G protein-coupled receptor kinase/beta-arrestin systems and drugs of abuse: psychostimulant and opiate studies in knockout mice

Neuromolecular Med. 2004;5(1):41-50. doi: 10.1385/NMM:5:1:041.


G protein-coupled receptors (GPCRs) currently represent pharmaceutical targets for numerous medicinal compounds that are used to treat conditions ranging from blood pressure dysregulation to depression to pain, demonstrating the wide range of functions mediated by this receptor family. GPCR activation is determined not only by the initiation of signaling cascades but also by regulatory mechanisms that control the extent and duration of their signals. The balance of activation and desensitization dictate the ultimate physiological response to both endogenous and exogenous receptor stimuli. Therefore, these mechanisms may play a particularly relevant role during chronic exposure to agonists such as in conditions when drugs are abused. Two major classes of drugs of abuse, opiates and psychostimulants, both use either direct or indirect GPCR signaling mechanisms to mediate their effects. Therefore, the regulation of GPCRs may have bearing on the neuronal adaptations that underlie the reinforcing properties of drugs of abuse.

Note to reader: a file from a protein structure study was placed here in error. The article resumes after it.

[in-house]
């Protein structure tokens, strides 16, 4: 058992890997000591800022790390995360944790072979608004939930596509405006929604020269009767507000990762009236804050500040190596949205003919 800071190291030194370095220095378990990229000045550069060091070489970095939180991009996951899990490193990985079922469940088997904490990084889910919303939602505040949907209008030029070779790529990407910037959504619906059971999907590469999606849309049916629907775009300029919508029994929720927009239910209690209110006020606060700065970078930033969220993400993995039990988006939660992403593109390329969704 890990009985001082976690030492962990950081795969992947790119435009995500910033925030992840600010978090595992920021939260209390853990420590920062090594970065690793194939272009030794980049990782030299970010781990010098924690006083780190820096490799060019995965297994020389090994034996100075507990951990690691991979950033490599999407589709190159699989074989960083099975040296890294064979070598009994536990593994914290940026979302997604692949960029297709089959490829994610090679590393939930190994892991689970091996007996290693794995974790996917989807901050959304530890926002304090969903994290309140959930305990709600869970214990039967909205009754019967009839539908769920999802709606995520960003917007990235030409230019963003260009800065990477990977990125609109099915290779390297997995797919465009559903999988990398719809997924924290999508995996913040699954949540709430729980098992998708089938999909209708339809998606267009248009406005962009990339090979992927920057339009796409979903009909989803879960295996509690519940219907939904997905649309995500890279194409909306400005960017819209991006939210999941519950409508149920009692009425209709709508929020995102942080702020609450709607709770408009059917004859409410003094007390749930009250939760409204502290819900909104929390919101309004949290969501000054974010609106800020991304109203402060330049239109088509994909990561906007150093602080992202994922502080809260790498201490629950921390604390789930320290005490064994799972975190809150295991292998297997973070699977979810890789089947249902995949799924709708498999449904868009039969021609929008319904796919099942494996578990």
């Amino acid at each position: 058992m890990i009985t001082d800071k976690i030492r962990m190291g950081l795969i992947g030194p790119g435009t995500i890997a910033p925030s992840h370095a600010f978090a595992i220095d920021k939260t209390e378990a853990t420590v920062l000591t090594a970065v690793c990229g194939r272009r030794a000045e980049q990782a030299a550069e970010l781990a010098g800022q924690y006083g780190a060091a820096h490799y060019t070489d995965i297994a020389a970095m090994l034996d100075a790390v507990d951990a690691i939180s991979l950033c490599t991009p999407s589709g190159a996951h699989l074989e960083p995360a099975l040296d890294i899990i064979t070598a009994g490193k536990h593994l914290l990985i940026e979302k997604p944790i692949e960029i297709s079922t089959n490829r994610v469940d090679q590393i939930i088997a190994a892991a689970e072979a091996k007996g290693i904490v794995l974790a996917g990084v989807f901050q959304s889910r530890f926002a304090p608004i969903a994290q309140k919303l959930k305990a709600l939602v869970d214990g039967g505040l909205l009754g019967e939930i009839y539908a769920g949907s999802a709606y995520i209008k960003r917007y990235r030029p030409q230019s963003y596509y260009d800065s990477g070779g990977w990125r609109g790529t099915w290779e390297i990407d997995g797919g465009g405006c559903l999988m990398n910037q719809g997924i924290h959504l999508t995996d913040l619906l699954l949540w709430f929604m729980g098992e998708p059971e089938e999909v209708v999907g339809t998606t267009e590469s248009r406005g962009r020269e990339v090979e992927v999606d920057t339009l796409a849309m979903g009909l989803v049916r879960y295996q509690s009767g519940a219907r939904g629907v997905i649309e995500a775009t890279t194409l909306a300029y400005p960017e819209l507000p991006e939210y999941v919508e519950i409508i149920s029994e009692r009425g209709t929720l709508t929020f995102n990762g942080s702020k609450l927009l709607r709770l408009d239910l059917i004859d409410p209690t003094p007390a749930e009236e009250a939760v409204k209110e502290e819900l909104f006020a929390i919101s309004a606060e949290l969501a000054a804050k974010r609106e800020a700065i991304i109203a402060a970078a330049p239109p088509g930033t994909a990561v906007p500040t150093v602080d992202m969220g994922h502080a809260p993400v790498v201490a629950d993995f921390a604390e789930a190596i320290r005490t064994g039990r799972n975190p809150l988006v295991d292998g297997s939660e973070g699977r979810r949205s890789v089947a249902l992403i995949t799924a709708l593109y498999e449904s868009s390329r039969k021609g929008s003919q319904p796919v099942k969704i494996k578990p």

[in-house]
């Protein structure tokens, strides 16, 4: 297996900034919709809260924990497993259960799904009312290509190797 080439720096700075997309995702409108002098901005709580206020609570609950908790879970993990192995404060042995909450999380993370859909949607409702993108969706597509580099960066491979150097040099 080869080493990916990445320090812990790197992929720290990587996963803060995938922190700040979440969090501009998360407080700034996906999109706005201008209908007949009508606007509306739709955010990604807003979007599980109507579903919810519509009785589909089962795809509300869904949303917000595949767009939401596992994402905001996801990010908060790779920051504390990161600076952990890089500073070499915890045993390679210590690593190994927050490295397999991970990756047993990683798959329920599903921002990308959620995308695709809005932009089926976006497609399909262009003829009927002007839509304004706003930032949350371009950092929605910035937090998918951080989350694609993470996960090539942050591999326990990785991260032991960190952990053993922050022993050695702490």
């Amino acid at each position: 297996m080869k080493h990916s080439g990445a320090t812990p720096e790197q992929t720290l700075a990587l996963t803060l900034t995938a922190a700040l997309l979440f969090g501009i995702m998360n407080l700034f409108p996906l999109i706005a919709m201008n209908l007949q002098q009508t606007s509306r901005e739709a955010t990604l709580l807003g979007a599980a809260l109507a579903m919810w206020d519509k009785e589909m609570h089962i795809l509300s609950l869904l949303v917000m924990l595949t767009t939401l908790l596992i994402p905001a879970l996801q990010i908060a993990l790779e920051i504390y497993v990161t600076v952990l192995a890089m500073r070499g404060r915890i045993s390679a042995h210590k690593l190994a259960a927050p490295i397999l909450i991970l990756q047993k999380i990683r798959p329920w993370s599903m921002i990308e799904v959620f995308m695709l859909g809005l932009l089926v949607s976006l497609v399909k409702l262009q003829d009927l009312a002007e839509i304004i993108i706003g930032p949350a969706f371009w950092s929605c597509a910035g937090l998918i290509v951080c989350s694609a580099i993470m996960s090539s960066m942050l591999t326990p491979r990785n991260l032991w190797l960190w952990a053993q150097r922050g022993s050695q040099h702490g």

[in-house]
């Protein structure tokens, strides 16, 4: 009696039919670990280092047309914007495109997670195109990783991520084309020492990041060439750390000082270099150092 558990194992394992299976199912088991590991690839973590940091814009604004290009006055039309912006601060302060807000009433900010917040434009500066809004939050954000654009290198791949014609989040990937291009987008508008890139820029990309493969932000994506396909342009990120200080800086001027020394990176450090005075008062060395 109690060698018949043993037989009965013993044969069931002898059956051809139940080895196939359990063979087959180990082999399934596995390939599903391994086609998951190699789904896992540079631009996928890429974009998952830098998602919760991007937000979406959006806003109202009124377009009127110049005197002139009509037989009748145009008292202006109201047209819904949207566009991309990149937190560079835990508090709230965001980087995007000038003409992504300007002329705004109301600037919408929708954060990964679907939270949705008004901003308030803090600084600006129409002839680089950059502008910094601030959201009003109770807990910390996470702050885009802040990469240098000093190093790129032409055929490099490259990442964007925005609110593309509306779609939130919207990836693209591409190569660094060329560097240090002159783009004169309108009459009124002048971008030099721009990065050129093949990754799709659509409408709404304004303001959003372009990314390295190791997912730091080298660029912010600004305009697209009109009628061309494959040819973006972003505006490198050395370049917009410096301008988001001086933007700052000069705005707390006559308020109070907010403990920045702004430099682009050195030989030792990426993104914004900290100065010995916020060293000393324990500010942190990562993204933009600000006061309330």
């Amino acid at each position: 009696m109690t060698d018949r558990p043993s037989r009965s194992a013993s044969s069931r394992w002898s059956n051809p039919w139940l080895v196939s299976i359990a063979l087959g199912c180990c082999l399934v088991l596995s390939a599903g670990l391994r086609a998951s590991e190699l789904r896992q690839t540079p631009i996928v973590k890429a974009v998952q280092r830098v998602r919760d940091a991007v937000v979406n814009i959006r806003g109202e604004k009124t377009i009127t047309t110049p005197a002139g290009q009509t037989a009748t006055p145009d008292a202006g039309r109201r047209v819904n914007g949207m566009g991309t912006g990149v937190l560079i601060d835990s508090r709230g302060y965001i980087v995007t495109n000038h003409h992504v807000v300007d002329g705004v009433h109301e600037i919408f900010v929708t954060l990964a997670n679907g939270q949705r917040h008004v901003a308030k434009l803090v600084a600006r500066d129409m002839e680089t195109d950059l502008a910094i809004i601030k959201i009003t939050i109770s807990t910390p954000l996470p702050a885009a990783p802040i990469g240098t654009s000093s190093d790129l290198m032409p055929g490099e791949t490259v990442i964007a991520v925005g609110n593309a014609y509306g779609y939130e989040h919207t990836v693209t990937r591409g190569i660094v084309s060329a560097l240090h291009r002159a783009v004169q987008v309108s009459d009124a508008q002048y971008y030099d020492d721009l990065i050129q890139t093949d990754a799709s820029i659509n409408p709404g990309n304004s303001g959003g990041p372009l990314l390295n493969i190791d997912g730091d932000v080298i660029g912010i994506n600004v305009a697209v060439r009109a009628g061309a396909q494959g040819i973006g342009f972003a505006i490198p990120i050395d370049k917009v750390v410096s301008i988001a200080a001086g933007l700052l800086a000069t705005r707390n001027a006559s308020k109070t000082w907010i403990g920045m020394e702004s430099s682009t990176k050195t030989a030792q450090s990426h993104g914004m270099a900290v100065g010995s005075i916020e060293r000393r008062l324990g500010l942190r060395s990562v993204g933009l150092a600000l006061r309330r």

Publication types

  • Review

MeSH terms

  • Animals
  • Arrestins / drug effects
  • Arrestins / metabolism*
  • Brain Chemistry / drug effects*
  • Brain Chemistry / genetics
  • Central Nervous System Stimulants / pharmacology
  • Cyclic GMP-Dependent Protein Kinases / drug effects
  • Cyclic GMP-Dependent Protein Kinases / metabolism
  • Humans
  • Illicit Drugs / pharmacology*
  • Mice
  • Mice, Knockout
  • Narcotics / pharmacology
  • Receptors, G-Protein-Coupled / drug effects
  • Receptors, G-Protein-Coupled / metabolism*
  • Substance-Related Disorders / genetics
  • Substance-Related Disorders / metabolism*
  • Substance-Related Disorders / physiopathology
  • beta-Arrestins


  • Arrestins
  • Central Nervous System Stimulants
  • Illicit Drugs
  • Narcotics
  • Receptors, G-Protein-Coupled
  • beta-Arrestins
  • Cyclic GMP-Dependent Protein Kinases